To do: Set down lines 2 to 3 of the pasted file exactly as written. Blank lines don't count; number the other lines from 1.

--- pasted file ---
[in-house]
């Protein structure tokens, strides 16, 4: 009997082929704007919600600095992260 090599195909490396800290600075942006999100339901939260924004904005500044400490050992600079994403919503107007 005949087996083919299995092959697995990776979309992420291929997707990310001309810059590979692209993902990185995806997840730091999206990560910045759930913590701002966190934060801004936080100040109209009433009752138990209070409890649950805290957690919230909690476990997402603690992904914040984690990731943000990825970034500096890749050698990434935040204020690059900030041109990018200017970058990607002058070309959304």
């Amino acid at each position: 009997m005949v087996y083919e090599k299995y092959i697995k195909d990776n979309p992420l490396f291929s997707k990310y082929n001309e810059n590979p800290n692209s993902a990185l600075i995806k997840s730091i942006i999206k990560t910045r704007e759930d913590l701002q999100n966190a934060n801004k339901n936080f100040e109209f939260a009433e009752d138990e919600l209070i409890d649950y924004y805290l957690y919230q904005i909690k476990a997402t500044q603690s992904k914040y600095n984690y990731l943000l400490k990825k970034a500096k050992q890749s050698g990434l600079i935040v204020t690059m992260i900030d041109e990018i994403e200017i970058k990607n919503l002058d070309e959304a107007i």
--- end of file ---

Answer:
């Protein structure tokens, strides 16, 4: 009997082929704007919600600095992260 090599195909490396800290600075942006999100339901939260924004904005500044400490050992600079994403919503107007 005949087996083919299995092959697995990776979309992420291929997707990310001309810059590979692209993902990185995806997840730091999206990560910045759930913590701002966190934060801004936080100040109209009433009752138990209070409890649950805290957690919230909690476990997402603690992904914040984690990731943000990825970034500096890749050698990434935040204020690059900030041109990018200017970058990607002058070309959304």
């Amino acid at each position: 009997m005949v087996y083919e090599k299995y092959i697995k195909d990776n979309p992420l490396f291929s997707k990310y082929n001309e810059n590979p800290n692209s993902a990185l600075i995806k997840s730091i942006i999206k990560t910045r704007e759930d913590l701002q999100n966190a934060n801004k339901n936080f100040e109209f939260a009433e009752d138990e919600l209070i409890d649950y924004y805290l957690y919230q904005i909690k476990a997402t500044q603690s992904k914040y600095n984690y990731l943000l400490k990825k970034a500096k050992q890749s050698g990434l600079i935040v204020t690059m992260i900030d041109e990018i994403e200017i970058k990607n919503l002058d070309e959304a107007i």